We carved a Jack-O-Lantern every year when our children were little, and after – when they had grown and gone and a crop of grandchildren was hanging around at Halloween. Initially, my wife and I did the initial designs, but eventually the youngsters took over this job. They drew the face on the pumpkin and we wielded the knife to render it. We had some very interesting visages on our porch to greet trick-or-treaters.
Pumpkins once carved, don’t last very long, and they would start to soften up before long. A hard frost would hasten this collapse, and they would slump into faces even more interesting and ominous than the original – nature would add its own unpredictable art. Ultimately what was left was tossed into the garden or compost.
After the youngsters of our own clan had grown up and moved on to establish Halloween traditions with their own offspring, we continued to put a Jack-O-Lantern on our porch for trick-or-treaters, until our neighborhood of older established houses stopped drawing crowds of them and we settled on putting a whole uncarved pumpkin on the porch. These would last a much longer time and we could leave them there until Thanksgiving, where they still seemed appropriate.
Some years later we bought a cabin in the NC foothills. Not a chance for a trick-or-treater up there, but a pumpkin on the porch still seemed like a good idea, until we found that some unknown scavengers – probably deer or raccoons – discovered them. Only occasionally would one last longer than a few nights before their raids.
One year, our neighbors up the hill proposed a game to get rid of any pumpkins that survived the wildlife. We would do a “pumpkin chuck”. We gathered below the deck behind their cabin – overlooking the long, steep meadow and woods below. We would give the pumpkins a vigorous roll and see how far down the hill they would go. We were amazed to see them bounce down the field and disappear into the woods – still carrying an impressive amount of steam. We realized that if they somehow negotiated the woods, they could possibly land on the roof of a cabin further down the hill! We never heard any complaints from that direction, though, so assumed we had gotten away with it. We only tried this game a couple of years, and gave up setting out pumpkins for critter food.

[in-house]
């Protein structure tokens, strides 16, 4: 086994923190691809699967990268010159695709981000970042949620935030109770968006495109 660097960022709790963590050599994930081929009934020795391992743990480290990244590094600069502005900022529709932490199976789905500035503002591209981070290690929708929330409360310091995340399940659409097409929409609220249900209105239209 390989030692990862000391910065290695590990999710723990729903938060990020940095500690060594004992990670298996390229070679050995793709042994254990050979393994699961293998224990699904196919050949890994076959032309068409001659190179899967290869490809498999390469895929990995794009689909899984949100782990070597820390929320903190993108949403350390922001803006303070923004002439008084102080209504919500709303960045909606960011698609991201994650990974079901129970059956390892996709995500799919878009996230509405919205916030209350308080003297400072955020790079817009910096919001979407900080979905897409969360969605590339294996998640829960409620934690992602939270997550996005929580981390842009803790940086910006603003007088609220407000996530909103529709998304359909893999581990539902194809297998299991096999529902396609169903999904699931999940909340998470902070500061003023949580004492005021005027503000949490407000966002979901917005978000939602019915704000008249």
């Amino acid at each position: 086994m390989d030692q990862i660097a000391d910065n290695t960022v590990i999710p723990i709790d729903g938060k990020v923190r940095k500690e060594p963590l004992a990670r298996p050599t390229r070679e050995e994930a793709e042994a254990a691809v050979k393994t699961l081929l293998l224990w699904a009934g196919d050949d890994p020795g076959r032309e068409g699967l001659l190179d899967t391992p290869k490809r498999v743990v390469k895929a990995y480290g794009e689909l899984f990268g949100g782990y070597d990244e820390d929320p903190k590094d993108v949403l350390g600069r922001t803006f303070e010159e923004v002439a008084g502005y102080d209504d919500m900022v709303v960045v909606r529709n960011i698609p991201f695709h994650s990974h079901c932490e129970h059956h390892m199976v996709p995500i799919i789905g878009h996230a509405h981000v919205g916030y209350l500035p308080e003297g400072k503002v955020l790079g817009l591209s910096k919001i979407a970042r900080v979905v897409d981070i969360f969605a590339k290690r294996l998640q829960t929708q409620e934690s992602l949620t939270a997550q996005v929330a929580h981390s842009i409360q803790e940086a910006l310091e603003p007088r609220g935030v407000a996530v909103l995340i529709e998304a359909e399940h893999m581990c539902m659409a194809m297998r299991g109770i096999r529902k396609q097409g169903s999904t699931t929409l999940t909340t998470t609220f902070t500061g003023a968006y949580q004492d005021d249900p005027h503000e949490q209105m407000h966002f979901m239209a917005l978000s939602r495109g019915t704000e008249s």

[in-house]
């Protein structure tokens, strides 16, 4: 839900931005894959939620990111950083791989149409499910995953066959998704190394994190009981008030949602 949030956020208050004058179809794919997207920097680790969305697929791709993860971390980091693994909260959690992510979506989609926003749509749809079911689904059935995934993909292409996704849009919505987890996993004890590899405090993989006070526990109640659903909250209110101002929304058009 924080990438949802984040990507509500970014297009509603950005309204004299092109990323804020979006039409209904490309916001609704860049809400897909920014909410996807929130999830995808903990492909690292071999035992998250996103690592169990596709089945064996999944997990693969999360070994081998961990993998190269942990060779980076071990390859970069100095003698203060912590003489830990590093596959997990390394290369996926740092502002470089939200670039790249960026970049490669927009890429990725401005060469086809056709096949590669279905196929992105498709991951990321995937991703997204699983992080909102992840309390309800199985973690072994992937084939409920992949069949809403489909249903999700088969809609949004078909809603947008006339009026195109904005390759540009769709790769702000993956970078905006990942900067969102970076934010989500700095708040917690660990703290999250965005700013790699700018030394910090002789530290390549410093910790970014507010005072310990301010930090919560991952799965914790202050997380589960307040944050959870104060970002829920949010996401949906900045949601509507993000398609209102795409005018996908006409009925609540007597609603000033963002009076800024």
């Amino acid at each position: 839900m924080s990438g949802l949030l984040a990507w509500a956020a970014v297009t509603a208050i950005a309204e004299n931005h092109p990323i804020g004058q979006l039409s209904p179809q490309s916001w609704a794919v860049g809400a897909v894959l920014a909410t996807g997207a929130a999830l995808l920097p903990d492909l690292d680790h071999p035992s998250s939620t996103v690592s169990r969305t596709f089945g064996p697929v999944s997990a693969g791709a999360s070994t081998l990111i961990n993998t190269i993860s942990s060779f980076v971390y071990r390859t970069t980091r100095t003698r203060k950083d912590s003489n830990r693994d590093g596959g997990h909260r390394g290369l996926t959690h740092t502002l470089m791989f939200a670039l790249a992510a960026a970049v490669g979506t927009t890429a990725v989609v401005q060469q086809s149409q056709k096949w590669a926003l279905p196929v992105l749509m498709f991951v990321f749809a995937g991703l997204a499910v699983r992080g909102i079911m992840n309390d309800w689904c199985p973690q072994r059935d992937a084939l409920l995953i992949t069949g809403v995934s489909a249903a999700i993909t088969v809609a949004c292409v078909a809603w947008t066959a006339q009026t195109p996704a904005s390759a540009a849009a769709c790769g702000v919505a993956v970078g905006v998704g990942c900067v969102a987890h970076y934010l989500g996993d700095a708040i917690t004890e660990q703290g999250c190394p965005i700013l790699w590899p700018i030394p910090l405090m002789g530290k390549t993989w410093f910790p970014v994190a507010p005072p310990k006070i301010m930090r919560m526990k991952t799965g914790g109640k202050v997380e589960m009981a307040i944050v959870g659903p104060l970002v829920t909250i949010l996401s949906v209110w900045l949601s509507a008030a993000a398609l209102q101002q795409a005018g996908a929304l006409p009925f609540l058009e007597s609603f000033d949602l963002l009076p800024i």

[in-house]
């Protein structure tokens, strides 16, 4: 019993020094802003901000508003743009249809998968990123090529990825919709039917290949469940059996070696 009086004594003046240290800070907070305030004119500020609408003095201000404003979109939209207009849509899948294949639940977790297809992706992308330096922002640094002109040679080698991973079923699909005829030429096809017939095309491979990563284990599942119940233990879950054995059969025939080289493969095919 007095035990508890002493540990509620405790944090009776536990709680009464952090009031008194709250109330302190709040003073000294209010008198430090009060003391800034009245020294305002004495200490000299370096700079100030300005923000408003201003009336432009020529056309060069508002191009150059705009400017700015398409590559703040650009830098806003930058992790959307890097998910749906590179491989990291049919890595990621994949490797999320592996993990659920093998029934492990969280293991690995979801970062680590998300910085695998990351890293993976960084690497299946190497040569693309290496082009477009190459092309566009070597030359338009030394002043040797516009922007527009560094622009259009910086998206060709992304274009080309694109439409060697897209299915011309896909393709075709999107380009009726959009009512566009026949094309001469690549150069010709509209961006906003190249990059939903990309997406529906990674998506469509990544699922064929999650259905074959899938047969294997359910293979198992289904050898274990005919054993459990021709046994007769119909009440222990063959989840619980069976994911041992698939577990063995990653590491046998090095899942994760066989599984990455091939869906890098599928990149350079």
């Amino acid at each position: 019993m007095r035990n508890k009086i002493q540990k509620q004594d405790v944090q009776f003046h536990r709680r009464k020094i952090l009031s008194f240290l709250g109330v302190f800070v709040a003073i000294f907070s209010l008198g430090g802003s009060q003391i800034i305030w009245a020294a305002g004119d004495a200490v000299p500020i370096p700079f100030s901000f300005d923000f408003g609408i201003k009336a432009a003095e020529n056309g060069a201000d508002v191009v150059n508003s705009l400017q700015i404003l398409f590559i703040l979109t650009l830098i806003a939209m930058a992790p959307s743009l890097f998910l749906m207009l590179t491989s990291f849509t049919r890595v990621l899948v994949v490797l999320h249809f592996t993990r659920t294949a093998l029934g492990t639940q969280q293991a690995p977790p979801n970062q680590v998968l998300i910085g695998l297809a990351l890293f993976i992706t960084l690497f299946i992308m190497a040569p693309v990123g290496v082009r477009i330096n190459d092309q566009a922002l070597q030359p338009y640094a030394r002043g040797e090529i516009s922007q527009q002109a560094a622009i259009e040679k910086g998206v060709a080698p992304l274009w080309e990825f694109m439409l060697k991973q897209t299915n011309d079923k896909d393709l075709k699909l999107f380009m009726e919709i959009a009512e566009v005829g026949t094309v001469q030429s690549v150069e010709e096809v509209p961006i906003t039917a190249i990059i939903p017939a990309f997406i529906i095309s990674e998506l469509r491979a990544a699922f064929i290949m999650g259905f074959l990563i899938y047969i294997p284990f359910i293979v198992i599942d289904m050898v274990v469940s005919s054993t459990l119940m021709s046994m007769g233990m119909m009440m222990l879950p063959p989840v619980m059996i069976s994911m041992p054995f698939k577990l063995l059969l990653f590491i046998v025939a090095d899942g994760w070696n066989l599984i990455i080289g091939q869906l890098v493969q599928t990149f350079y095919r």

For this past Halloween, we bought a very nice, firm, not too big, not too small symmetrical pumpkin and put it on our porch. As it happened, we didn’t get a single trick-or-treater. In anticipation of this possibility, we had purchased candy that we happened to like.
So Halloween came and went, as did Thanksgiving. The pumpkin sat on the porch, resolute as ever, and as we began decorating for Christmas this past weekend, we began to feel a little self-conscious about this relic from other holidays. But wait, I thought. This is the holiday season! Couldn’t we get a little more mileage out of this round orange gourd? Look, after Thanksgiving we’ve still got Hanukkah, Kwanzaa, Christmas Eve, Christmas, New Year’s Eve and Day – why somewhere on some South Pacific atoll, some obscure celebration we have never heard of is marking the solstice! Our artsy granddaughter came up with a brilliant idea. We made a quick trip to a local store for a few supplies and she went to work. Thus was Jack–O-Santa born.
Granddaughter Mary Kathryn (Mickey) poses with her creation – our very first Jack-O-Santa.